Newspapers vendors have called on the federal government for intervention to save their businesses from going into extinct.
Emeka Nweze, Chairman of the Anambra Newspaper Distribution Association in Awka who made the appeal on Saturday in an interview with the News Agency of Nigeria (NAN) said online media publications have taken a huge toll on the newspaper sales and led to low patronage from customers.
“This development has seriously threatened our businesses as we hardly sell up to 100 papers in a day,” Mr Nweze said.
“I was, for instance, supplied 89 copies of vanguard newspaper for the week but sold only 30 copies.
“I received 75 copies of Sun newspaper but sold only 26 copies; 15 copies of Nation newspaper but sold only six copies; and four copies of Punch newspaper and sold none.
“Our businesses are presently sustained by paid advertorials, job vacancy placements and other forms of advertorials.
“We earnestly hope for a change in fortunes and still believe that newspapers have more merits than online publications.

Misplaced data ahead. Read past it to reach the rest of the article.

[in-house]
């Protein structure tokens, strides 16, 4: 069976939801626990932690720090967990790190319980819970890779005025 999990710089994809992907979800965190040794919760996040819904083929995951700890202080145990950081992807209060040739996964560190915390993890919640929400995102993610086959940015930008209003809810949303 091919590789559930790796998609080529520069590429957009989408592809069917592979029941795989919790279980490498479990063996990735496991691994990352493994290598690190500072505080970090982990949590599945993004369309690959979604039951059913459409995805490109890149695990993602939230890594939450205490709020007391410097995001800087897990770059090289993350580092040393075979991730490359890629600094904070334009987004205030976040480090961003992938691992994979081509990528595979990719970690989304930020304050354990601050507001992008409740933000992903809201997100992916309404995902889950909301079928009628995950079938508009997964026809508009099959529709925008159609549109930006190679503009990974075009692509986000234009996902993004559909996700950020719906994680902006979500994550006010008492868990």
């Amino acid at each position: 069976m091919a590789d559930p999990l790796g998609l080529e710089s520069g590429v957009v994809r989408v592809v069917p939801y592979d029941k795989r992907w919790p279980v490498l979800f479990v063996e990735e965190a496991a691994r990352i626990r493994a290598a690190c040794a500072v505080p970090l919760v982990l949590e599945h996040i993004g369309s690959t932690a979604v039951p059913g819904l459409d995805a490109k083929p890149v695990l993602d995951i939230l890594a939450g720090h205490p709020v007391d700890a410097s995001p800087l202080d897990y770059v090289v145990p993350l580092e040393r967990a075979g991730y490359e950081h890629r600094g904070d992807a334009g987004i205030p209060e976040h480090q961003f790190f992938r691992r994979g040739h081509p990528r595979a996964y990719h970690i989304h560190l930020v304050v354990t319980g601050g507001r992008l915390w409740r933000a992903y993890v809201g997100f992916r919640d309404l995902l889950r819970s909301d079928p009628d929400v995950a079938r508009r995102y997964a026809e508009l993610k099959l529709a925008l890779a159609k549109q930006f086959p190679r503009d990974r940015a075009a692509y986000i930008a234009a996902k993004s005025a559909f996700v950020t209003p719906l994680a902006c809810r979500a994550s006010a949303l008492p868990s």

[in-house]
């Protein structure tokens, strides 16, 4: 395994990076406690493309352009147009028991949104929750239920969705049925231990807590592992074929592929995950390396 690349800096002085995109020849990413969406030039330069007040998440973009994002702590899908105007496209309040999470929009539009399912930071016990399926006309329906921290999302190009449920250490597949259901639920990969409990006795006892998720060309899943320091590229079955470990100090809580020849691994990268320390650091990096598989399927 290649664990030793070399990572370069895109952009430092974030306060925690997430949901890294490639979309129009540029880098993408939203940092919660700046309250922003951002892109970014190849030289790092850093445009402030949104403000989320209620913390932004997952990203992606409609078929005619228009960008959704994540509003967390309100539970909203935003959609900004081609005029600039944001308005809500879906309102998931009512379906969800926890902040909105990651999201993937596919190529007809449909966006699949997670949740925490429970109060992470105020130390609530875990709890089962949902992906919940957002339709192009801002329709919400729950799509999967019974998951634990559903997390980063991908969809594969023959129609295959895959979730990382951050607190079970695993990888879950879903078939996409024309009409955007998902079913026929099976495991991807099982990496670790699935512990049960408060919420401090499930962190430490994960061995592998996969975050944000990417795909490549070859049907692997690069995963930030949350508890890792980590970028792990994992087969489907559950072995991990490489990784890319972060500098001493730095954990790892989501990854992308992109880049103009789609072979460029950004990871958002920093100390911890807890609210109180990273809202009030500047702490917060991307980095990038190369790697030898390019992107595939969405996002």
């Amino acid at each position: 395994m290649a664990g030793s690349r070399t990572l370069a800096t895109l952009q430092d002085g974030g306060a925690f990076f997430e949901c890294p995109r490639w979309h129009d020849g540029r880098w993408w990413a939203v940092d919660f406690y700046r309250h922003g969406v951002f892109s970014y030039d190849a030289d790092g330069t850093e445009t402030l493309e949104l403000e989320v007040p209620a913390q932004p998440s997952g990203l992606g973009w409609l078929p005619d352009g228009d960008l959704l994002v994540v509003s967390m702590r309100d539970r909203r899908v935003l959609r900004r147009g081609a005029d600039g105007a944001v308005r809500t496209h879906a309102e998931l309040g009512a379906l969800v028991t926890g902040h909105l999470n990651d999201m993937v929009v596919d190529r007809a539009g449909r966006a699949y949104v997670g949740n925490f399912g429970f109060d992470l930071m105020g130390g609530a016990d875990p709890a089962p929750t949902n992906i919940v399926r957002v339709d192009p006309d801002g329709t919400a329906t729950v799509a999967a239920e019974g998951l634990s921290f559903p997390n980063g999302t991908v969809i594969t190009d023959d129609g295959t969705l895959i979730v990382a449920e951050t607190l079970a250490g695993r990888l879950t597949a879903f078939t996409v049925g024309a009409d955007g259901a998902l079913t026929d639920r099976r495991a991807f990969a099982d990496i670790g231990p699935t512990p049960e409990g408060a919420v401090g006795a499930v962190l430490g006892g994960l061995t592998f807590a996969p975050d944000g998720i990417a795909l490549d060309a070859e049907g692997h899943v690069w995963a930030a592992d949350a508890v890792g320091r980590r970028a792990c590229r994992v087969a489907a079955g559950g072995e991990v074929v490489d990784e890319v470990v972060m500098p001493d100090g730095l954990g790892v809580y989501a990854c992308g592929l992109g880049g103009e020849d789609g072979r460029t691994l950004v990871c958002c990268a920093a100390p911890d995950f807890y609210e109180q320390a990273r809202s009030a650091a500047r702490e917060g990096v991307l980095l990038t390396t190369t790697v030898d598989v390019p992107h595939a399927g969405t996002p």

“Government should consider the fact that newspaper vendors depend on commissions and when newspapers are not sold, might be induced to seek alternative means of survival,” he appealed.
Another vendor, Nancy Okoye, also pleaded with the government to enact laws that would sustain newspaper sales while enabling online publications to thrive.
“I appeal to news publishers to curtail their online publications among other news contents, to keep newspaper vendors in business,” she added.
Okey Ifebunna, an ardent newspaper reader, told NAN that he has sustained his newspapers readership to verify the news sourced from online publications.
Online news outlets are on the increase in recent years, a development most mainstream media have keyed into.